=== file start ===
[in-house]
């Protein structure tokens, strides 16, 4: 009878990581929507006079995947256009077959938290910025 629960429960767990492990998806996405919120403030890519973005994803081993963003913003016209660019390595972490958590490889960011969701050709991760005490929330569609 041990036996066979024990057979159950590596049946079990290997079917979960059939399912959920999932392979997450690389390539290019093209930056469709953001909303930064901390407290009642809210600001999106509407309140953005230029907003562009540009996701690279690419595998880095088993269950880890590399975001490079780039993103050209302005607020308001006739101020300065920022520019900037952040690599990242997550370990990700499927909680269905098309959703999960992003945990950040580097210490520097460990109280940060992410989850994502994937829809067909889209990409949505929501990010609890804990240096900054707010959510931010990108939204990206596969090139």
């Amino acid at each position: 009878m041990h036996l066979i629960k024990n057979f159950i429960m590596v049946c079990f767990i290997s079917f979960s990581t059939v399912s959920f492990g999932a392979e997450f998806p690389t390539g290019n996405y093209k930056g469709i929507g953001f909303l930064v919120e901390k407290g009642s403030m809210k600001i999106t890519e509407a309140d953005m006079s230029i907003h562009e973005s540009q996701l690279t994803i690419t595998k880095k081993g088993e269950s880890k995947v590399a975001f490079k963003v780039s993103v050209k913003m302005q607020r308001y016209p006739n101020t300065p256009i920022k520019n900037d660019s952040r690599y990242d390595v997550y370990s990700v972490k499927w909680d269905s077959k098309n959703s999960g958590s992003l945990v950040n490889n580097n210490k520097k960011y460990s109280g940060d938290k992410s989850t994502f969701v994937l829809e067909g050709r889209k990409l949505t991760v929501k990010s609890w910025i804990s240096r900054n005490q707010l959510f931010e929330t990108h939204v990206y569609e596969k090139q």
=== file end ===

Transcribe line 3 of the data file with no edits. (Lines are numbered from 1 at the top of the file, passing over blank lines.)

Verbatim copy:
């Amino acid at each position: 009878m041990h036996l066979i629960k024990n057979f159950i429960m590596v049946c079990f767990i290997s079917f979960s990581t059939v399912s959920f492990g999932a392979e997450f998806p690389t390539g290019n996405y093209k930056g469709i929507g953001f909303l930064v919120e901390k407290g009642s403030m809210k600001i999106t890519e509407a309140d953005m006079s230029i907003h562009e973005s540009q996701l690279t994803i690419t595998k880095k081993g088993e269950s880890k995947v590399a975001f490079k963003v780039s993103v050209k913003m302005q607020r308001y016209p006739n101020t300065p256009i920022k520019n900037d660019s952040r690599y990242d390595v997550y370990s990700v972490k499927w909680d269905s077959k098309n959703s999960g958590s992003l945990v950040n490889n580097n210490k520097k960011y460990s109280g940060d938290k992410s989850t994502f969701v994937l829809e067909g050709r889209k990409l949505t991760v929501k990010s609890w910025i804990s240096r900054n005490q707010l959510f931010e929330t990108h939204v990206y569609e596969k090139q």